They were known as the Spade Brigade: thousands of volunteers, from different walks of life, armed with garden tools. Together, they transformed Tiritiri Matangi from a virtually birdless, treeless island to a world-renowned forest sanctuary in the Hauraki Gulf.

For a decade from 1984, people from forest and bird groups, tramping clubs, church groups, schools and families would make the sometimes testing boat trip to the island off the end of the Whangaparaoa Peninsula to dig - planting around 300,000 native trees and shrubs.

The Spade Brigade's toil became a model of community conservation other groups still replicate, not only in the Gulf and mainland Auckland but around the globe. Today, Tiritiri Matangi is held up as one of the most successful conservation projects in the world.

For more than a century, the 220ha island was a working farm, stripped of almost all its native flora and fauna, bar a few tui and bellbirds and a scattering of pohutukawa trees along clifftops.


In 1970, it became a recreation reserve in the Hauraki Gulf Maritime Park, but it wasn't until John Craig, a young zoology lecturer at the University of Auckland, visited the island, that its unique restoration plan was born.

With the help of botanist Neil Mitchell, Craig organised some of his students to carry out scientific research on Tiritiri and came up with a remarkable strategy to replant a forest; their vision was to see thousands of native birds (some on the verge of extinction) repopulate the island and people walking among them.

Ray Walter, the last keeper of Tiritiri's grand lighthouse, managed the restoration project when it began in 1984, growing trees from seedlings in his nursery. His wife Barbara organised Spade Brigade volunteers.

Three decades on, 65 per cent of the island is covered in bush, rats have been eradicated and the canopy has closed over. Native birds, reptiles, and now insects, are thriving; the Supporters of Tiritiri Matangi, an evolution of the brigade, has 1600 families as members. Chairman John Stewart says he is continually amazed by what they have achieved by creating an open sanctuary.

"But there's still so much to do - it's hard to persuade people that 25 years is nothing in the life of a forest. It's a 100-year project and things will still be changing even in a century's time," he says.

Matt Rayner in the field. Photo / Supplied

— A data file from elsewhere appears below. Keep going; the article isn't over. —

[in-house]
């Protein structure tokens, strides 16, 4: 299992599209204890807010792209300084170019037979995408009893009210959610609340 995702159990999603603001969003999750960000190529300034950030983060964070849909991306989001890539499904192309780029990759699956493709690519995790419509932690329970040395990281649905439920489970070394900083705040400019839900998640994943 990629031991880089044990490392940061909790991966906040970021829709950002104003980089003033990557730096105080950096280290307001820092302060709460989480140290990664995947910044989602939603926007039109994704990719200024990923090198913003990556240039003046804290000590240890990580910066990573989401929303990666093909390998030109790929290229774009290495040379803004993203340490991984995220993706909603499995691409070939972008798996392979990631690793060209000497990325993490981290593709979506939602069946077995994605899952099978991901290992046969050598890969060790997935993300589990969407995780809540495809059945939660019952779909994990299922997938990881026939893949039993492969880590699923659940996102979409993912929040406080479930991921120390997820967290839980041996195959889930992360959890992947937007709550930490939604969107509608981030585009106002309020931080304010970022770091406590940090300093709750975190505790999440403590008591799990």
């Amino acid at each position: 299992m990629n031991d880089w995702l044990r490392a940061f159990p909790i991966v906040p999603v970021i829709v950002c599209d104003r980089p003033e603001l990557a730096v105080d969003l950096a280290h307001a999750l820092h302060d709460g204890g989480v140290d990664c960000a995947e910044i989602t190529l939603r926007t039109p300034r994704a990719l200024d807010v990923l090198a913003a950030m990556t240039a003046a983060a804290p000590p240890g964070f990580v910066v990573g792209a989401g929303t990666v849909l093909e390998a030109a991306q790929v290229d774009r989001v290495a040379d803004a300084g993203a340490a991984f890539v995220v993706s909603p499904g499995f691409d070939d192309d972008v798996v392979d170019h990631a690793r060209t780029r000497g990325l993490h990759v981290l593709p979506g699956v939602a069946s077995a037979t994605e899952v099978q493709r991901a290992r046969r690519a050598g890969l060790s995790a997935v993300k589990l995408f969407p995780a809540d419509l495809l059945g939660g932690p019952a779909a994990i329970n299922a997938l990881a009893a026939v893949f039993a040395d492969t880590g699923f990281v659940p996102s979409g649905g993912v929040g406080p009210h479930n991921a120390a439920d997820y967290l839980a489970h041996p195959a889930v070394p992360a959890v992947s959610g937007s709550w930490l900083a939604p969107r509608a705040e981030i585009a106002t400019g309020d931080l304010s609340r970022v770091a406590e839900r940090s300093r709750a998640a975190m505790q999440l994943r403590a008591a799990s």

Matt Rayner in the field. Photo / Supplied

Volunteers are being asked to bring their spades back again. Part of the island's biodiversity plan is to attract burrow-nesting seabirds, once prolific in the Gulf. It would mean digging artificial burrows into Tiritiri's hard banks - topsoil has been lost through erosion - and installing loudspeakers to play the seabirds' calls.

Other community groups have followed Tiritiri Matangi's lead - including the Motuora Restoration Society who have also planted 300,000 trees on Motuora Island, now used as a "kiwi creche" by Operation Nest Egg. Friends of Maungawhau band together for the protection and conservation of Mt Eden's volcanic cone, while Friends of the Whau in West Auckland work to restore the Whau River's natural ecology.

There is still some way to go, says Matt Rayner, curator of land vertebrates at Auckland Museum. "There's a serious mismatch with how we use the environment and how we value it, which stems from our settler legacy - that the environment is something to be consumed.


"In New Zealand, we're still riding the crest of our wave of damage."

Bold steps needed

"The [Hauraki] Gulf has undergone an incredible transformation over two human lifespans. That transformation is continuing in the sea and around the coast, with most environmental indicators either showing negative trends or remaining at levels which are indicative of poor environmental condition. Further loss of natural assets will occur unless bold, sustained and innovative steps are taken to improve the management and utilisation of its resources, and to halt progressive environmental degradation." - State of our Gulf, 2011